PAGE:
The day after Steve Poftak MBA’98 took over as the new general manager of the MBTA in January, The Boston Globe ran an editorial that started off by saying, “Congratulations—and condolences—to Steve Poftak.”
The editorial then added, “It’s a tough, thankless job, but someone has to do it.”
Indeed, leading the beleaguered transit agency is not an easy task. Poftak is the fifth person under Massachusetts Governor Charlie Baker to be the MBTA’s general manager. His predecessor lasted only 15 months.
“I am not naive about the demands of the position. I know what I am getting into,” says Poftak, no stranger to the agency, having previously served as vice chair of the MBTA Fiscal and Management Control Board. He also did a stint as interim general manager in 2017.
From aging infrastructure to budget shortfalls, the MBTA is certainly facing a fair share of challenges, but Poftak is honored to lead an agency that is so essential to the day-to-day vitality of the Boston area. “I think it’s a great job. I’m humbled to have it,” he says. “The MBTA provides a great service. I believe in its mission to move people every day.”
That mission to move people is now Poftak’s responsibility. With its 6,600 employees and an annual operating budget of $2 billion, the MBTA provides 1.3 million trips a day to riders on its bus, rail, subway, and ferry lines. “Every day, the lights come on and we’ve got to deliver those trips,” Poftak says. “That is an ongoing challenge. We are all motivated to make this system work better and serve people more efficiently.”
Being the transit agency’s leader is arguably one of the toughest jobs in New England. As compared with the heads of other public agencies, the MBTA’s general manager is a high-profile position. Whenever a bus is late or a subway is experiencing signal problems, Poftak knows that riders are thinking of him. “You have to be willing to accept that,” Poftak says. “People care about the MBTA. People are passionate about it.”
A Boston resident, Poftak also takes the MBTA to work. He’ll either ride the commuter rail, or hop on the bus to the subway station. Most conductors on the train have figured out who he is, says Poftak, and he likes to introduce himself to bus drivers after they’ve parked their buses. The drivers are typically surprised to see him.
“It’s great to talk to the workforce,” Poftak says. “The jobs they do aren’t easy. It’s about recognizing them and showing appreciation.”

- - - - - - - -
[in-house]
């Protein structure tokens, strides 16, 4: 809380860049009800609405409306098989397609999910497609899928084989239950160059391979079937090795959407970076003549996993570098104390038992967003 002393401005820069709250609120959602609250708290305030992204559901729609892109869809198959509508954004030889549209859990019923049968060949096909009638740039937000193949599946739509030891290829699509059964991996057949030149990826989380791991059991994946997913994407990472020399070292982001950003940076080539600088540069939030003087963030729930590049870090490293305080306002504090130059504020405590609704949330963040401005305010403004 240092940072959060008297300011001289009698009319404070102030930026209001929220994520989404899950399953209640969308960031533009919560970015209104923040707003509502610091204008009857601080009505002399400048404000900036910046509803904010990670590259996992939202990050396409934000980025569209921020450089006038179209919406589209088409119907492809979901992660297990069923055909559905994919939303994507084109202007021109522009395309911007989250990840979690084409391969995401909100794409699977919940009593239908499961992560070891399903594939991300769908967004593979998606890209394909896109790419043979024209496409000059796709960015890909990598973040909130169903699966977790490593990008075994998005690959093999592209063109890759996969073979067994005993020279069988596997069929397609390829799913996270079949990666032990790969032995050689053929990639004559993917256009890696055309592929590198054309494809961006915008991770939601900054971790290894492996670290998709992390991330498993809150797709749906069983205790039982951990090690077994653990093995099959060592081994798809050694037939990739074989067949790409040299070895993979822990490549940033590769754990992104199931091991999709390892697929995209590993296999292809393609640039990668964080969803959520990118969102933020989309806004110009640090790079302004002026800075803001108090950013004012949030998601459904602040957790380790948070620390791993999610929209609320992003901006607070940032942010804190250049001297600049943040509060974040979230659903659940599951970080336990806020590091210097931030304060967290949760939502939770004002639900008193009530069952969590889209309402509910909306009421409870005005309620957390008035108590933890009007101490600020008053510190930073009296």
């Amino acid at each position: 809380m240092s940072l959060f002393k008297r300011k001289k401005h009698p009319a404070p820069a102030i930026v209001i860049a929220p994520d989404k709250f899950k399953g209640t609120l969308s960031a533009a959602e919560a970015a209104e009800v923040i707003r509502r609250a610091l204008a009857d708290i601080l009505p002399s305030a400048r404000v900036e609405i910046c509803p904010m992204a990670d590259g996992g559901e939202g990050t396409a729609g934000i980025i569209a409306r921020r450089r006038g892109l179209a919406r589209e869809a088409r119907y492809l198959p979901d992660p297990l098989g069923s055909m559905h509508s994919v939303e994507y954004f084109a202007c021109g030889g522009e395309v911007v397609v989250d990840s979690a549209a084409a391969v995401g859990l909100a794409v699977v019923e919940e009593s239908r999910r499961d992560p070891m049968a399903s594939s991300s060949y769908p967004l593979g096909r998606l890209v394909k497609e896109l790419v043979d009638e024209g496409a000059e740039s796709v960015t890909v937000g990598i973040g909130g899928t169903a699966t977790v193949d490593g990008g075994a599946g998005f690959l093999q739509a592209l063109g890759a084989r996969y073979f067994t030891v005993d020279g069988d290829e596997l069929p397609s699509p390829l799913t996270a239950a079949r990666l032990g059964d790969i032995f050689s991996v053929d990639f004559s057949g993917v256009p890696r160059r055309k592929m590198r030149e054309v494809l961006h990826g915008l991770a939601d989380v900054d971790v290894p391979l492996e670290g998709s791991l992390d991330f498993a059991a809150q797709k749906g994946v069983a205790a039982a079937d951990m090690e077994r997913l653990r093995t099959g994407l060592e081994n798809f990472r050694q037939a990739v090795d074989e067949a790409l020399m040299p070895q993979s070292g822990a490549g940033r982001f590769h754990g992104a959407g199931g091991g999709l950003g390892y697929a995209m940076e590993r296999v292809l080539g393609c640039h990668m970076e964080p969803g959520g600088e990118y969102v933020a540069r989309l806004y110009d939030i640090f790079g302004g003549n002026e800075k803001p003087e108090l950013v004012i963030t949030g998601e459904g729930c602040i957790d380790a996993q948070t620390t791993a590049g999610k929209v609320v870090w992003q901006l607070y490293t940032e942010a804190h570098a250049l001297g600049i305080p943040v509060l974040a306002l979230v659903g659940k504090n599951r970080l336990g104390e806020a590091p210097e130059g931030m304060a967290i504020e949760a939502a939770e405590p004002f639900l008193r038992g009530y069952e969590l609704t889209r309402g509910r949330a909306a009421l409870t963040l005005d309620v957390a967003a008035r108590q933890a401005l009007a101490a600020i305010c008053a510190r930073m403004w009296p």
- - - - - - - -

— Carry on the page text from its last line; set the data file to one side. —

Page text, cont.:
Attracting and retaining great employees is just one of the many issues Poftak hopes to address at the MBTA. To make the agency’s service more reliable and welcoming, he has a long to-do list, including cleaning stations, installing new signals, adding new cars, and redesigning bus routes.
Over the next five years, he is charged with executing an ambitious $8 billion capital plan, one he calls a “necessary underpinning to creating a more reliable MBTA.”
Being the MBTA’s leader may be a complicated job, but Poftak seems well-suited for it. Beyond his previous MBTA experiences, he is knowledgeable about public policy. He is the former executive director of the Rappaport Institute for Greater Boston, a research and policy center at the Harvard Kennedy School. Prior to that, he was at the Pioneer Institute for Public Policy Research.
Importantly, he also is a Babson graduate. “I cherish my time I spent at Babson. I view it as an inflection point in my career,” Poftak says. “Babson gave me a set of skills that my previous education and experience had not. It gave me the analytic capacity to understand and run a complicated organization. And, it gave me the people skills to work with other talented individuals.”
Poftak encourages other MBA graduates to consider working in the public sector. Yes, the work is challenging, he says, but it’s for the greater good of the community. “It’s incredibly gratifying work. There is an opportunity to make an impact.”
The top image for this story was photographed by Faith Ninivaggi at the Boston Herald.
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